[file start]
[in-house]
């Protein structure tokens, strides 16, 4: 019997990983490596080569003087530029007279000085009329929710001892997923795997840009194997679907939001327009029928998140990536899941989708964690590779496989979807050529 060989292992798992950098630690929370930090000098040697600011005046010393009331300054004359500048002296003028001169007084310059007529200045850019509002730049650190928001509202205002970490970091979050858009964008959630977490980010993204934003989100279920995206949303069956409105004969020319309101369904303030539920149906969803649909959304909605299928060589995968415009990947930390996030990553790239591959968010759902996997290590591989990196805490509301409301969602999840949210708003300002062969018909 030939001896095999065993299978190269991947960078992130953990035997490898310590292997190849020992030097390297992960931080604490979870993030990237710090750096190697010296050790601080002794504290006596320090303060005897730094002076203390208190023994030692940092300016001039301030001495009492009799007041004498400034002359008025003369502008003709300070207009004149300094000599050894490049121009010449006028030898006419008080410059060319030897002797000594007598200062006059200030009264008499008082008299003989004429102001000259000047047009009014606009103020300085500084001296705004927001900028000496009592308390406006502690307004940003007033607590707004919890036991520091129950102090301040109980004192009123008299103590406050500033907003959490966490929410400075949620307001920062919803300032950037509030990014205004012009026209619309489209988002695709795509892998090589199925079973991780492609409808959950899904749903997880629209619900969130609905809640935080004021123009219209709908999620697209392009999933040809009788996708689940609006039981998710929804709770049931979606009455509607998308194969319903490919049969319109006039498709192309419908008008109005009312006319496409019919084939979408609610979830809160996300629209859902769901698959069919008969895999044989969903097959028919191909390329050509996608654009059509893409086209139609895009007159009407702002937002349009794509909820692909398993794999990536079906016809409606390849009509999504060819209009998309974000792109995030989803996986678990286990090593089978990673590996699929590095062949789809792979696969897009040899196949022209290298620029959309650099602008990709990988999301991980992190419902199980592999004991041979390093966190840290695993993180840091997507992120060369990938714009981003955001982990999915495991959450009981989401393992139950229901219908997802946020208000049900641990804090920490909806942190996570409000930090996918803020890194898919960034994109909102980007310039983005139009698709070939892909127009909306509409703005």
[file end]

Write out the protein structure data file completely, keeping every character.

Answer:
[in-house]
């Protein structure tokens, strides 16, 4: 019997990983490596080569003087530029007279000085009329929710001892997923795997840009194997679907939001327009029928998140990536899941989708964690590779496989979807050529 060989292992798992950098630690929370930090000098040697600011005046010393009331300054004359500048002296003028001169007084310059007529200045850019509002730049650190928001509202205002970490970091979050858009964008959630977490980010993204934003989100279920995206949303069956409105004969020319309101369904303030539920149906969803649909959304909605299928060589995968415009990947930390996030990553790239591959968010759902996997290590591989990196805490509301409301969602999840949210708003300002062969018909 030939001896095999065993299978190269991947960078992130953990035997490898310590292997190849020992030097390297992960931080604490979870993030990237710090750096190697010296050790601080002794504290006596320090303060005897730094002076203390208190023994030692940092300016001039301030001495009492009799007041004498400034002359008025003369502008003709300070207009004149300094000599050894490049121009010449006028030898006419008080410059060319030897002797000594007598200062006059200030009264008499008082008299003989004429102001000259000047047009009014606009103020300085500084001296705004927001900028000496009592308390406006502690307004940003007033607590707004919890036991520091129950102090301040109980004192009123008299103590406050500033907003959490966490929410400075949620307001920062919803300032950037509030990014205004012009026209619309489209988002695709795509892998090589199925079973991780492609409808959950899904749903997880629209619900969130609905809640935080004021123009219209709908999620697209392009999933040809009788996708689940609006039981998710929804709770049931979606009455509607998308194969319903490919049969319109006039498709192309419908008008109005009312006319496409019919084939979408609610979830809160996300629209859902769901698959069919008969895999044989969903097959028919191909390329050509996608654009059509893409086209139609895009007159009407702002937002349009794509909820692909398993794999990536079906016809409606390849009509999504060819209009998309974000792109995030989803996986678990286990090593089978990673590996699929590095062949789809792979696969897009040899196949022209290298620029959309650099602008990709990988999301991980992190419902199980592999004991041979390093966190840290695993993180840091997507992120060369990938714009981003955001982990999915495991959450009981989401393992139950229901219908997802946020208000049900641990804090920490909806942190996570409000930090996918803020890194898919960034994109909102980007310039983005139009698709070939892909127009909306509409703005």